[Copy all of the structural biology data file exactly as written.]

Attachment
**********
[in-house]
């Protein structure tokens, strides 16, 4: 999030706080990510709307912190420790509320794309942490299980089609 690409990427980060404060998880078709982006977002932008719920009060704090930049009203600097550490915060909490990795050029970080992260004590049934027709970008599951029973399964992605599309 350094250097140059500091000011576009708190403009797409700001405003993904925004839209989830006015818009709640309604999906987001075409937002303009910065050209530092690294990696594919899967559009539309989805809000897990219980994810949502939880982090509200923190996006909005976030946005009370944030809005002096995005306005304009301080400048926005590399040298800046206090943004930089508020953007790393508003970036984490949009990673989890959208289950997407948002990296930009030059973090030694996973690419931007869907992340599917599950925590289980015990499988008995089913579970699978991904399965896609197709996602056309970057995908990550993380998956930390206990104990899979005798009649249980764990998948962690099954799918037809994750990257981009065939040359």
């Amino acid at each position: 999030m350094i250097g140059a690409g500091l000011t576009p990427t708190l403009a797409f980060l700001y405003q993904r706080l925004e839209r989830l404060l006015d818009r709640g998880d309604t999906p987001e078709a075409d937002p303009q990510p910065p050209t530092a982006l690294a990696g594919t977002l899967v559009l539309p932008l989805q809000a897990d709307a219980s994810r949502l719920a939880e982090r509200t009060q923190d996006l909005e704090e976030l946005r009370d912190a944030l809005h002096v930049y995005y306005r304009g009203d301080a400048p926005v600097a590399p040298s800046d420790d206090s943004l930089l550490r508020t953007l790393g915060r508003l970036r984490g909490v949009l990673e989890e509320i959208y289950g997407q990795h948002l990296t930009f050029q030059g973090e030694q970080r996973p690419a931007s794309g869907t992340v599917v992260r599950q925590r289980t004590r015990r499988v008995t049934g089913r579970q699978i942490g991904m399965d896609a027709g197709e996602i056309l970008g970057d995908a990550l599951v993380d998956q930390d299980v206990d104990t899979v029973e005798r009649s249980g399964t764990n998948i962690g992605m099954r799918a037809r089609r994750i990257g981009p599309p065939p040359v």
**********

[in-house]
């Protein structure tokens, strides 16, 4: 999030706080990510709307912190420790509320794309942490299980089609 690409990427980060404060998880078709982006977002932008719920009060704090930049009203600097550490915060909490990795050029970080992260004590049934027709970008599951029973399964992605599309 350094250097140059500091000011576009708190403009797409700001405003993904925004839209989830006015818009709640309604999906987001075409937002303009910065050209530092690294990696594919899967559009539309989805809000897990219980994810949502939880982090509200923190996006909005976030946005009370944030809005002096995005306005304009301080400048926005590399040298800046206090943004930089508020953007790393508003970036984490949009990673989890959208289950997407948002990296930009030059973090030694996973690419931007869907992340599917599950925590289980015990499988008995089913579970699978991904399965896609197709996602056309970057995908990550993380998956930390206990104990899979005798009649249980764990998948962690099954799918037809994750990257981009065939040359």
């Amino acid at each position: 999030m350094i250097g140059a690409g500091l000011t576009p990427t708190l403009a797409f980060l700001y405003q993904r706080l925004e839209r989830l404060l006015d818009r709640g998880d309604t999906p987001e078709a075409d937002p303009q990510p910065p050209t530092a982006l690294a990696g594919t977002l899967v559009l539309p932008l989805q809000a897990d709307a219980s994810r949502l719920a939880e982090r509200t009060q923190d996006l909005e704090e976030l946005r009370d912190a944030l809005h002096v930049y995005y306005r304009g009203d301080a400048p926005v600097a590399p040298s800046d420790d206090s943004l930089l550490r508020t953007l790393g915060r508003l970036r984490g909490v949009l990673e989890e509320i959208y289950g997407q990795h948002l990296t930009f050029q030059g973090e030694q970080r996973p690419a931007s794309g869907t992340v599917v992260r599950q925590r289980t004590r015990r499988v008995t049934g089913r579970q699978i942490g991904m399965d896609a027709g197709e996602i056309l970008g970057d995908a990550l599951v993380d998956q930390d299980v206990d104990t899979v029973e005798r009649s249980g399964t764990n998948i962690g992605m099954r799918a037809r089609r994750i990257g981009p599309p065939p040359v």